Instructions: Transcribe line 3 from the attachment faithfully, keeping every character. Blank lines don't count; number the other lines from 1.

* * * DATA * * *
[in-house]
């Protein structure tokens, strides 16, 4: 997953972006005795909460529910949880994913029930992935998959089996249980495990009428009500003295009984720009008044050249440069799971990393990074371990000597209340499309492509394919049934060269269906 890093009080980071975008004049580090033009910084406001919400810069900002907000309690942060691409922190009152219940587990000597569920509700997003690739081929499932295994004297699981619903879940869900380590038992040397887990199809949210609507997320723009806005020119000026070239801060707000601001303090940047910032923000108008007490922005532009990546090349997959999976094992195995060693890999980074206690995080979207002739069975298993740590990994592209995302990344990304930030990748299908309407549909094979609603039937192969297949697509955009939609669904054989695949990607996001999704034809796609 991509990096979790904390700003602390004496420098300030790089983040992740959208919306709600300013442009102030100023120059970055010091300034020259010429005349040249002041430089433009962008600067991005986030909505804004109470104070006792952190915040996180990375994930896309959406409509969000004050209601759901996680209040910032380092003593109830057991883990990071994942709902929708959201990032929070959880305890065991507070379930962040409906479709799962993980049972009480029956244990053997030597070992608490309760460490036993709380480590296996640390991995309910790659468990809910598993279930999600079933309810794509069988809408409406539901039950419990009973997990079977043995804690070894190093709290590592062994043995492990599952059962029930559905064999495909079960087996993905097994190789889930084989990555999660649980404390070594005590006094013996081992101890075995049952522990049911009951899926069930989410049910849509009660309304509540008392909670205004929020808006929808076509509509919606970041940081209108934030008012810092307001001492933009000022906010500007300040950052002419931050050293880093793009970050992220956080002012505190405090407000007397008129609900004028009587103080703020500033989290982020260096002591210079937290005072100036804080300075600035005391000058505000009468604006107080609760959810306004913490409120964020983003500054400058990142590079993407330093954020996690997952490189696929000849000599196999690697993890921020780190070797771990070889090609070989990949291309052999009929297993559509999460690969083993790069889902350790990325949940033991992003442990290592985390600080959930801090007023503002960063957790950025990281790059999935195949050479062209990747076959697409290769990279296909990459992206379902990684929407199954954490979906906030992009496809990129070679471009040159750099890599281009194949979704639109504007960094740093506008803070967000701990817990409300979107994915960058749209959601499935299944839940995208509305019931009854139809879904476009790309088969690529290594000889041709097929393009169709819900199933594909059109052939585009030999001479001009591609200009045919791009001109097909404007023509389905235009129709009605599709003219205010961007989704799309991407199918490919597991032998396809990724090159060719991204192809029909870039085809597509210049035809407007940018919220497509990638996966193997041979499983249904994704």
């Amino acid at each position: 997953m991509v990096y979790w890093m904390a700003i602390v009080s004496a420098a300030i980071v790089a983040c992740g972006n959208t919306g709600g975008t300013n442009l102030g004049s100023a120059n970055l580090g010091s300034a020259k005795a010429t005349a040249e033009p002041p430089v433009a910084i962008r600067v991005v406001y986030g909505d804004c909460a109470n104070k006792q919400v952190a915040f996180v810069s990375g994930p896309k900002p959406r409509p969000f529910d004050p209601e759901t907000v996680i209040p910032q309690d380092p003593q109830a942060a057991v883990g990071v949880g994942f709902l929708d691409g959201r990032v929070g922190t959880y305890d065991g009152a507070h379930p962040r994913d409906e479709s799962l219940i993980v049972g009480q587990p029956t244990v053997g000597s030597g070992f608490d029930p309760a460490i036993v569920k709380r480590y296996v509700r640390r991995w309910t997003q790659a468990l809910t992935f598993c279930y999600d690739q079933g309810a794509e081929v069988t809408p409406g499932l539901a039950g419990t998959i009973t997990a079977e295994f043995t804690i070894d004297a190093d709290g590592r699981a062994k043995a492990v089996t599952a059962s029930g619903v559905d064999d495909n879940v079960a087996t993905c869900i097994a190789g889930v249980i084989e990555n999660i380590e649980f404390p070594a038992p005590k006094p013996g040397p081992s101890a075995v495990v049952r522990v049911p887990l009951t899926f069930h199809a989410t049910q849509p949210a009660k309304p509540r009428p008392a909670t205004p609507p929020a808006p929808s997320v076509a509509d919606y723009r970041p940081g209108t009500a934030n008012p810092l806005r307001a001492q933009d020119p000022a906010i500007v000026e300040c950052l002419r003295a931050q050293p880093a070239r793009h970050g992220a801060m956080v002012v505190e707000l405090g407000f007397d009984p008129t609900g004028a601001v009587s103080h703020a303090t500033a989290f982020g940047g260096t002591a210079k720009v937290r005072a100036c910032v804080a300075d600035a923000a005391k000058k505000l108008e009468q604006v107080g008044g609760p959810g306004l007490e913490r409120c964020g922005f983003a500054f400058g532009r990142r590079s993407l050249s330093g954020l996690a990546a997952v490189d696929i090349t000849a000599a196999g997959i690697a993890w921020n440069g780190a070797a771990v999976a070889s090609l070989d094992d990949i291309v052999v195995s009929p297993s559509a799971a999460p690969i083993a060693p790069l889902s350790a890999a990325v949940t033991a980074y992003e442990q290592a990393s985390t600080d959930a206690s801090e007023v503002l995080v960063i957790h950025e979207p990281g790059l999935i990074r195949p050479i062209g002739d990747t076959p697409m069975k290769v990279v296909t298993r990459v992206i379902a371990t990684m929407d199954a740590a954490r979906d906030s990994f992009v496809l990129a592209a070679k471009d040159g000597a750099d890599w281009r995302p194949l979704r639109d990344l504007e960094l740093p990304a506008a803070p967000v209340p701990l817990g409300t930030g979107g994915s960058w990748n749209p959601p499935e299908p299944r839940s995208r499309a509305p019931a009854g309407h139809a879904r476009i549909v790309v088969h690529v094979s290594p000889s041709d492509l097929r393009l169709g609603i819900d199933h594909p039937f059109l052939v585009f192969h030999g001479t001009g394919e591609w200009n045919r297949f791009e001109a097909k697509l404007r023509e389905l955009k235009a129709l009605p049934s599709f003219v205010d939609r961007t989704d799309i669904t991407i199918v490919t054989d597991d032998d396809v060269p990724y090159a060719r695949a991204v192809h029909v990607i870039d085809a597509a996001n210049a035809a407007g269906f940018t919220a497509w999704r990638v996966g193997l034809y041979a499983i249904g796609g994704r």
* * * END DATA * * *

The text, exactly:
């Amino acid at each position: 997953m991509v990096y979790w890093m904390a700003i602390v009080s004496a420098a300030i980071v790089a983040c992740g972006n959208t919306g709600g975008t300013n442009l102030g004049s100023a120059n970055l580090g010091s300034a020259k005795a010429t005349a040249e033009p002041p430089v433009a910084i962008r600067v991005v406001y986030g909505d804004c909460a109470n104070k006792q919400v952190a915040f996180v810069s990375g994930p896309k900002p959406r409509p969000f529910d004050p209601e759901t907000v996680i209040p910032q309690d380092p003593q109830a942060a057991v883990g990071v949880g994942f709902l929708d691409g959201r990032v929070g922190t959880y305890d065991g009152a507070h379930p962040r994913d409906e479709s799962l219940i993980v049972g009480q587990p029956t244990v053997g000597s030597g070992f608490d029930p309760a460490i036993v569920k709380r480590y296996v509700r640390r991995w309910t997003q790659a468990l809910t992935f598993c279930y999600d690739q079933g309810a794509e081929v069988t809408p409406g499932l539901a039950g419990t998959i009973t997990a079977e295994f043995t804690i070894d004297a190093d709290g590592r699981a062994k043995a492990v089996t599952a059962s029930g619903v559905d064999d495909n879940v079960a087996t993905c869900i097994a190789g889930v249980i084989e990555n999660i380590e649980f404390p070594a038992p005590k006094p013996g040397p081992s101890a075995v495990v049952r522990v049911p887990l009951t899926f069930h199809a989410t049910q849509p949210a009660k309304p509540r009428p008392a909670t205004p609507p929020a808006p929808s997320v076509a509509d919606y723009r970041p940081g209108t009500a934030n008012p810092l806005r307001a001492q933009d020119p000022a906010i500007v000026e300040c950052l002419r003295a931050q050293p880093a070239r793009h970050g992220a801060m956080v002012v505190e707000l405090g407000f007397d009984p008129t609900g004028a601001v009587s103080h703020a303090t500033a989290f982020g940047g260096t002591a210079k720009v937290r005072a100036c910032v804080a300075d600035a923000a005391k000058k505000l108008e009468q604006v107080g008044g609760p959810g306004l007490e913490r409120c964020g922005f983003a500054f400058g532009r990142r590079s993407l050249s330093g954020l996690a990546a997952v490189d696929i090349t000849a000599a196999g997959i690697a993890w921020n440069g780190a070797a771990v999976a070889s090609l070989d094992d990949i291309v052999v195995s009929p297993s559509a799971a999460p690969i083993a060693p790069l889902s350790a890999a990325v949940t033991a980074y992003e442990q290592a990393s985390t600080d959930a206690s801090e007023v503002l995080v960063i957790h950025e979207p990281g790059l999935i990074r195949p050479i062209g002739d990747t076959p697409m069975k290769v990279v296909t298993r990459v992206i379902a371990t990684m929407d199954a740590a954490r979906d906030s990994f992009v496809l990129a592209a070679k471009d040159g000597a750099d890599w281009r995302p194949l979704r639109d990344l504007e960094l740093p990304a506008a803070p967000v209340p701990l817990g409300t930030g979107g994915s960058w990748n749209p959601p499935e299908p299944r839940s995208r499309a509305p019931a009854g309407h139809a879904r476009i549909v790309v088969h690529v094979s290594p000889s041709d492509l097929r393009l169709g609603i819900d199933h594909p039937f059109l052939v585009f192969h030999g001479t001009g394919e591609w200009n045919r297949f791009e001109a097909k697509l404007r023509e389905l955009k235009a129709l009605p049934s599709f003219v205010d939609r961007t989704d799309i669904t991407i199918v490919t054989d597991d032998d396809v060269p990724y090159a060719r695949a991204v192809h029909v990607i870039d085809a597509a996001n210049a035809a407007g269906f940018t919220a497509w999704r990638v996966g193997l034809y041979a499983i249904g796609g994704r």